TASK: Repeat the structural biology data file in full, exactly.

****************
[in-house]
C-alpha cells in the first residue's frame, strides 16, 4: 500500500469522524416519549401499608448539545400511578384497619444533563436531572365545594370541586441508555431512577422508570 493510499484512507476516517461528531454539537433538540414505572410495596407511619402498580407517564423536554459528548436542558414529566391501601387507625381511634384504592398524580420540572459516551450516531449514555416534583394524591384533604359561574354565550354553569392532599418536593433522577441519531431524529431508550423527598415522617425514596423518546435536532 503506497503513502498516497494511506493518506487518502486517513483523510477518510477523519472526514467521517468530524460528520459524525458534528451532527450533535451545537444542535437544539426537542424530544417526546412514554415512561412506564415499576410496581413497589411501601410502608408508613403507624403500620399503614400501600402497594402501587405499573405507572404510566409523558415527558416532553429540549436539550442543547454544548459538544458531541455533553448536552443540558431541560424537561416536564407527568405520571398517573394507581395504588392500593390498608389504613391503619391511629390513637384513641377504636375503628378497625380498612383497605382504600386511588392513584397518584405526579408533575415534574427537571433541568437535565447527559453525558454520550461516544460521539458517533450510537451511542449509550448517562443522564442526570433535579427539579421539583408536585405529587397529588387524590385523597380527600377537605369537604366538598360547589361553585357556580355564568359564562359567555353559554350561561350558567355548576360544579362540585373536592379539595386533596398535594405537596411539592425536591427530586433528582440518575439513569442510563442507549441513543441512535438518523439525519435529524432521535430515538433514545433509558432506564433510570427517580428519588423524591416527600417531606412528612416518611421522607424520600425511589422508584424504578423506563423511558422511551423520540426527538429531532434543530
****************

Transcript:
[in-house]
C-alpha cells in the first residue's frame, strides 16, 4: 500500500469522524416519549401499608448539545400511578384497619444533563436531572365545594370541586441508555431512577422508570 493510499484512507476516517461528531454539537433538540414505572410495596407511619402498580407517564423536554459528548436542558414529566391501601387507625381511634384504592398524580420540572459516551450516531449514555416534583394524591384533604359561574354565550354553569392532599418536593433522577441519531431524529431508550423527598415522617425514596423518546435536532 503506497503513502498516497494511506493518506487518502486517513483523510477518510477523519472526514467521517468530524460528520459524525458534528451532527450533535451545537444542535437544539426537542424530544417526546412514554415512561412506564415499576410496581413497589411501601410502608408508613403507624403500620399503614400501600402497594402501587405499573405507572404510566409523558415527558416532553429540549436539550442543547454544548459538544458531541455533553448536552443540558431541560424537561416536564407527568405520571398517573394507581395504588392500593390498608389504613391503619391511629390513637384513641377504636375503628378497625380498612383497605382504600386511588392513584397518584405526579408533575415534574427537571433541568437535565447527559453525558454520550461516544460521539458517533450510537451511542449509550448517562443522564442526570433535579427539579421539583408536585405529587397529588387524590385523597380527600377537605369537604366538598360547589361553585357556580355564568359564562359567555353559554350561561350558567355548576360544579362540585373536592379539595386533596398535594405537596411539592425536591427530586433528582440518575439513569442510563442507549441513543441512535438518523439525519435529524432521535430515538433514545433509558432506564433510570427517580428519588423524591416527600417531606412528612416518611421522607424520600425511589422508584424504578423506563423511558422511551423520540426527538429531532434543530